Paolo Soleri : architect biography

famous architect : Paolo Soleri

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Paolo Soleri architect
Paolo Soleri architect
Paolo Soleri architect
Paolo Soleri architect
Paolo Soleri architect

Paolo Soleri

Paolo Soleri architect Italian architect Paolo Soleri is one of the best-known Utopian planners of the twentieth century. His elaborate sociological philosophies and city plans, bearing the unmistakable evidence of a highly creative mind, depict the ideal self-sufficient societies that have always been the stuff of visionary dreams. His controversial megaplans and experimental communities are poetic manifestos of the type of world that is possible once man decides to live in harmony with nature.

Paolo Soleri was born in Turin. Italy in 1919. After receiving a doctorate with highest honors from the Polytechnic University of Torino, 1946, Paolo Soleri moved to the United States where he was apprenticed to Frank Lloyd Wright at Taliesin West from 1947 to 1949. Wright's philosophies, particularly the twin theories of plasticity and continuity, had a profound effect on Paolo Soleri's later work. In 1950 Paolo Soleri returned to Italy where he designed and built a uniquely sculptural ceramics factory on the Amain Coast, south of Naples. Although the factory at Vietri sul Mare is decidedly influenced by Gaudi's Sagrada Familia, it is a remarkably original work. Bulging, thin-shelled walls enhance rather than disturb the natural curves of the cliffside setting. Another important project from Paolo Soleri's early years was the tubular bridge designed in the late 1940s. This ingenious reinforced concrete bridge unfolds where structural stresses are small, then closes back into tubular shapes at midspan. Although the project was never built, it is possibly the first innovative concept in bridge design since Maillart.

In 1955, Paolo Soleri moved to Paradise Valley, a small desert outside of Phoenix, Arizona, where Paolo Soleri built his own "earth house" (1956-1958), just a few miles from Taliesin West. The earth house, one of two related structures, explores natural forms and building techniques. Here again are traces of Gaudi's work and suggestions of Wright's Philosophies. Built with the help of an apprentice system similar to Wright's, the partially subterranean complex, later named Cosanti, incorporated residences, ceramics studios, and apprentice quarters. Based on passive solar principles, the structures are cool in the hot desert days and warm in the cold desert nights. Cosanti is 25 x 35 ft, 6 ft below the level of the desert floor, and is covered by a 3-in.-thick curved and ribbed shell roof that touches the desert floor on two long sides of the plan. The ends of the house open onto excavated patios designed with collection pits for rainwater that supports a planting system that will eventually cover the entire roof. The technology is innovative. Paolo Soleri first built a huge mold from hardened desert sand. This was scored with crisscrossed indentations from end to end and covered with reinforcing rods and mesh. Concrete was then poured and sprayed over the mold. Once the shell was completely cured, the sand mold was excavated with a bulldozer.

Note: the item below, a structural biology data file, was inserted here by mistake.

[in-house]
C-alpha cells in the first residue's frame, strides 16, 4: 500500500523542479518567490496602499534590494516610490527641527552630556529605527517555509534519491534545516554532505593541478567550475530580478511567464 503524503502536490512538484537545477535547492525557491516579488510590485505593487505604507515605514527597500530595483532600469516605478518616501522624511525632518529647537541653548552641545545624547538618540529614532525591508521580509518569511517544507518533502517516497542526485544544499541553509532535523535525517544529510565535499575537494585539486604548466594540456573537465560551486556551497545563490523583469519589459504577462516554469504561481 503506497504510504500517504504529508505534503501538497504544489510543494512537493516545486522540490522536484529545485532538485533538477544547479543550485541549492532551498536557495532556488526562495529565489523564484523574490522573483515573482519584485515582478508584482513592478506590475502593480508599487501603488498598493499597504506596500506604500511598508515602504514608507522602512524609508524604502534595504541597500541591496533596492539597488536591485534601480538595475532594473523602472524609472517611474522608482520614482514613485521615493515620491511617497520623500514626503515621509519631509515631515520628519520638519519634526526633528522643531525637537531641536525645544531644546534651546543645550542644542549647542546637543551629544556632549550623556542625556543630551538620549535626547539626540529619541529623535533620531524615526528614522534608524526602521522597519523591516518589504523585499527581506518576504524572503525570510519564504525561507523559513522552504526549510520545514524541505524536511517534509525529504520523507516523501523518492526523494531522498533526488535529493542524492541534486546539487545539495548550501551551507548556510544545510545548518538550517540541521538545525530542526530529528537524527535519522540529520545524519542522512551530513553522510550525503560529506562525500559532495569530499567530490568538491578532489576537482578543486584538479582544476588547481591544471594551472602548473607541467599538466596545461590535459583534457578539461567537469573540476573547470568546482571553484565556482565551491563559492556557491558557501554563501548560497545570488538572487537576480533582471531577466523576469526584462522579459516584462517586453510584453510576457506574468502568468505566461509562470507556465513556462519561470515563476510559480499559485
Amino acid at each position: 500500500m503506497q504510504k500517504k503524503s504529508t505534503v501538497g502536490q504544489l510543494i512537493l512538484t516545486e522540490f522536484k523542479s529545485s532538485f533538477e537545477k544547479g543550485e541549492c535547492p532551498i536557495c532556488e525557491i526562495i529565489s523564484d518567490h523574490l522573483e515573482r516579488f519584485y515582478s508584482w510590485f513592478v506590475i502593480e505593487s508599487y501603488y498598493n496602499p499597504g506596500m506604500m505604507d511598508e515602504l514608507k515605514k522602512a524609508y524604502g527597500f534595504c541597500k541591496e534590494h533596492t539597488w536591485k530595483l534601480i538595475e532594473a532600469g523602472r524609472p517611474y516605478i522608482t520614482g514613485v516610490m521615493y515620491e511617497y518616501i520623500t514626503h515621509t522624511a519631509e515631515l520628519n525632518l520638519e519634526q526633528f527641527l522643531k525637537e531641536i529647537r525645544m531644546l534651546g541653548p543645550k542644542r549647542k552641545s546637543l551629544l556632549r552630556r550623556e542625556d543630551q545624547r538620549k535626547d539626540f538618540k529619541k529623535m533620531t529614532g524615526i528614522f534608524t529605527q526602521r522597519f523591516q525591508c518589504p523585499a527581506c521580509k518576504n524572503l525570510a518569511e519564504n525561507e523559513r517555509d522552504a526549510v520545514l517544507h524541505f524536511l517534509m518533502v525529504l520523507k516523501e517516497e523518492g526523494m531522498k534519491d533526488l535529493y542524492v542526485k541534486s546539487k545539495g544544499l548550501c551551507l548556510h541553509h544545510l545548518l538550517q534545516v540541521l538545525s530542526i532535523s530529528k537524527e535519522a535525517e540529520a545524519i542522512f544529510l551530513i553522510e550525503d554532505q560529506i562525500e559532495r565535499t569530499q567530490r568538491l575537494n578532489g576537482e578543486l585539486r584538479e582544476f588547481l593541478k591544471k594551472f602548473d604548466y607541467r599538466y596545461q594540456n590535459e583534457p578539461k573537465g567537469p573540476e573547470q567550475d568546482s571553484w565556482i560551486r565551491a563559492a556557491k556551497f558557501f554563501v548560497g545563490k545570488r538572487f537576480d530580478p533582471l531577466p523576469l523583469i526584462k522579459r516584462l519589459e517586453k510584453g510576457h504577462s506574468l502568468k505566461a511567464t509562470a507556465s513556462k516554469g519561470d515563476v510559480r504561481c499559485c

Paolo Soleri eventually moved 70 mi north of Cosanti to escape the encroaching suburban sprawl of Phoenix. This was chosen as the building site for Arcosanti, a minicity capable of supporting 3000 people on 10 acres of land surrounded by a greenbelt. Ultimately designed to be 20 stories high, the prototype city supports a study center for experimental workshops and performing arts. Its builders are typically students under contractual agreement in which they promise both fees and labor for the privilege of being a part of Paolo Soleri's community. Apprentice quarters are 12-ft concrete cubes with porthole windows.

Arcosanti was a prototype "arcology," an idea developed by Paolo Soleri in the 1960s. Arcology, which conceptually addresses the interrelationship between architecture and ecology, was conceived by Paolo Soleri as a vital process as well as an end product. Arcologies ultimately provide alternatives to horizontal growth that characterizes most American cities and their resulting suburbs. By contrast, arcologies are self-contained, vertically layered megabuildings that combine living, working, and natural environments into condensed superorganisms. Although unconventional in form, the underlying assumptions are intensely urbanistic in that they support a complex philosophical position that relates megacities to the entire process of evolution. Paolo Soleri makes a scientific analogy between the compactness in nature and the density, or critical mass, essential to urban societies. Because the degree of liveliness, energy, and efficiency is directly proportional to density, the city must be predicated on compactness: lack of density is synonymous with inefficiency.